How Psych Meds and Hospitals Messed Me Up

About a year and a half ago, I was placed on an involuntary hold for being suicidally distraught. A friend had called 911. I was “released” to my house once hospital authorities deemed me “safe.”

A few weeks later, however, I chose to go to partial hospitalization at the same institution. Though my depression was circumstantial, I had no strength left with which to heal myself. It seemed the only option was to try again a scary proposal — psychotropic meds and hospitals.

Psychiatric meds and hosptials damaged me

Psychiatric meds and hosptials damaged me

I’d had nightmarish experiences on two common anti-depressants at different times. I’d been carelessly — and dangerously — misdiagnosed twice; then, destroyed by two wrong medications (also at separate times).  A bitterly experienced friend even insisted meds and hosptials had induced my second breakdown.  In retrospect, I agreed.  It fatigued me into a sick caffeine addiction of ten Mountain Dews a day. Sometimes I also drank coffee and tea.

Meds and Hospitals and Rotten Teeth

Now, at age 36, I have false teeth. The first dentist I’d seen — prior to undergoing a series of surgeries — asked if I used a toothbrush. Dental surgery was also a very expensive, inconvenient  process.

One medicine had slowed me physically and mentally in ways I can’t describe. This feeling differed from the “drugged” experience I’d had on the other.

Still, several months into “therapy” (and infrequent visits with a not-so-great private psychiatrist), first responders banged on my door. I hadn’t paid the mortgage in two months. My mortgage holder knew something must be wrong. When the cops came in, they told me that whatever I was doing wasn’t working; I was living in “filth and squalor.”  My cute — once polished — condo had been a source of pride and joy.

Involuntarily trip for more meds and hospitals

Involuntary trip for more meds and hospitals

Hauled Back to the Hospital

They escorted me into an ambulance outside. The police report given to hospital intake noted I was “sad” and had [unbeknownst to me] two stains on my robe. Their ominous knock had startled the cat and me out of bed at 9:30 on a Saturday morning.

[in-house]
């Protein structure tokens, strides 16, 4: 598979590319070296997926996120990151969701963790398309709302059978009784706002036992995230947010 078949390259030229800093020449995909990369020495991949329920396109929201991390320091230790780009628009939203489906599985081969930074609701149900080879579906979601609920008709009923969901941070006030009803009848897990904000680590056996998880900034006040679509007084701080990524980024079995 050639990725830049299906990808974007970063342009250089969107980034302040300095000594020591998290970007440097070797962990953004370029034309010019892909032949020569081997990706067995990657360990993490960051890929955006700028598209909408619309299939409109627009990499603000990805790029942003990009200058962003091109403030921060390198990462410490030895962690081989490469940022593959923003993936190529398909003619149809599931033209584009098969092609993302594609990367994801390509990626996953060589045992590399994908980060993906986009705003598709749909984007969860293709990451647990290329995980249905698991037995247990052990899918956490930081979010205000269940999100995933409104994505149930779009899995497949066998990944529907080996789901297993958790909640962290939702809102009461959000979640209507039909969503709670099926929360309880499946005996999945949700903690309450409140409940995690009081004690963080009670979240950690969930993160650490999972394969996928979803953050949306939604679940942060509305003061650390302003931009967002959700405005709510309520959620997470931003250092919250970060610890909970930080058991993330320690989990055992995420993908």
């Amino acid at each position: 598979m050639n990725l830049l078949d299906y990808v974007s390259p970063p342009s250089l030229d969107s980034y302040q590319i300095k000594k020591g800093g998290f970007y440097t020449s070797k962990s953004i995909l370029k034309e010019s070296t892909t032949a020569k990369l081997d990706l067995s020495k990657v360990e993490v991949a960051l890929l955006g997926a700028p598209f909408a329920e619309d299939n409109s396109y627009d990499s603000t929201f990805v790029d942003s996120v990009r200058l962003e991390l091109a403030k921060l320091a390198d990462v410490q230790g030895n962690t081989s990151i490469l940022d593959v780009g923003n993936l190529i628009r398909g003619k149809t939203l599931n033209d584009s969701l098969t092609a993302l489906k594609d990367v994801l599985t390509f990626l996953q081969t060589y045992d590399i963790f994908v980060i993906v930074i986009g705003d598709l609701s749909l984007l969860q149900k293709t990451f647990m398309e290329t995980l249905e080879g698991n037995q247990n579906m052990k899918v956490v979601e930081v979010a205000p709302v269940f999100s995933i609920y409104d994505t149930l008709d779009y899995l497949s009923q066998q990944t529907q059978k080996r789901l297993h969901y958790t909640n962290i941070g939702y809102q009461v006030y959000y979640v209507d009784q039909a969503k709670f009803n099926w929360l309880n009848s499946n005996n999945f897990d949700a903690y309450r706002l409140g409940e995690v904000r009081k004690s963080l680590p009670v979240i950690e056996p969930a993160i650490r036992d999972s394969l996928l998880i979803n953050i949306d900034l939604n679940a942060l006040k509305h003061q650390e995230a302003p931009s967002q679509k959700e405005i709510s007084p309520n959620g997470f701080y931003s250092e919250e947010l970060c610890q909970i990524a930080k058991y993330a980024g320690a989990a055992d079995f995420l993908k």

The well-meaning cops suggested in their report that my case was a “possible bipolar personality.” That best fit their minimally educated paradigm, considering what they’d seen:  my extreme change in functioning and recent history of accidentally bouncing checks.

They had a warrant for my arrest I did not know about, for forgetting a court hearing regarding my suspended drivers’ license.

I had been honest with the police regarding circumstances leading to my depressive breakdown months before, and attempts to recover.  But I don’t think they could understand what it was like to be a socially isolated twenty-six year old woman in Denver, trying to find her place in the world after a long list of traumatic experiences and episodes.

A bit later, I sat bemused in a wheelchair while being involuntarily escorted to inpatient.  I was too weak and hazy to protest. A few days later, I angrily left.  Pajama clad, I hiked three miles to the safety of my condo, where — now that the cops were gone — no one could misunderstand or label me.

How could Liza have avoided meds and hospitals?

 

 

Wordworks Blog Author: Liza Faith Casey

Liza is creating a volunteer replication of The Chocolate Fairy project in North Dakota. She is working to bring honest mental health information to indigenous people in her community. She volunteers with a Mental Health America affiliate and helps spread social messaging for Wellness Wordworks.

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